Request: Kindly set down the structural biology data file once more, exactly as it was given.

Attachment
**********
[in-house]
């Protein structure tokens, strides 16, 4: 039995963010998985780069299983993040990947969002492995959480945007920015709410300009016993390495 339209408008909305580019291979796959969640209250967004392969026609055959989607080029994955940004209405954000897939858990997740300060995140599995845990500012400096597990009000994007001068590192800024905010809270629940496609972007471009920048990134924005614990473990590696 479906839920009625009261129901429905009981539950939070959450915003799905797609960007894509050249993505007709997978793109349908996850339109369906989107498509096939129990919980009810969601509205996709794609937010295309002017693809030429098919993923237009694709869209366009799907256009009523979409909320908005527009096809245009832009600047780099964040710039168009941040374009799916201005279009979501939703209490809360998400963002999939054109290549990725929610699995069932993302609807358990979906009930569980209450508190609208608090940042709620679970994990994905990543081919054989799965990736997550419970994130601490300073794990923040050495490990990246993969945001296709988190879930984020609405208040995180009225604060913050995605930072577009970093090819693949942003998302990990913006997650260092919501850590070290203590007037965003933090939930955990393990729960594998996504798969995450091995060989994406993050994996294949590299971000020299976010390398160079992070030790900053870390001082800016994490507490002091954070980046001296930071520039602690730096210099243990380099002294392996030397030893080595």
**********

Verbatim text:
[in-house]
């Protein structure tokens, strides 16, 4: 039995963010998985780069299983993040990947969002492995959480945007920015709410300009016993390495 339209408008909305580019291979796959969640209250967004392969026609055959989607080029994955940004209405954000897939858990997740300060995140599995845990500012400096597990009000994007001068590192800024905010809270629940496609972007471009920048990134924005614990473990590696 479906839920009625009261129901429905009981539950939070959450915003799905797609960007894509050249993505007709997978793109349908996850339109369906989107498509096939129990919980009810969601509205996709794609937010295309002017693809030429098919993923237009694709869209366009799907256009009523979409909320908005527009096809245009832009600047780099964040710039168009941040374009799916201005279009979501939703209490809360998400963002999939054109290549990725929610699995069932993302609807358990979906009930569980209450508190609208608090940042709620679970994990994905990543081919054989799965990736997550419970994130601490300073794990923040050495490990990246993969945001296709988190879930984020609405208040995180009225604060913050995605930072577009970093090819693949942003998302990990913006997650260092919501850590070290203590007037965003933090939930955990393990729960594998996504798969995450091995060989994406993050994996294949590299971000020299976010390398160079992070030790900053870390001082800016994490507490002091954070980046001296930071520039602690730096210099243990380099002294392996030397030893080595």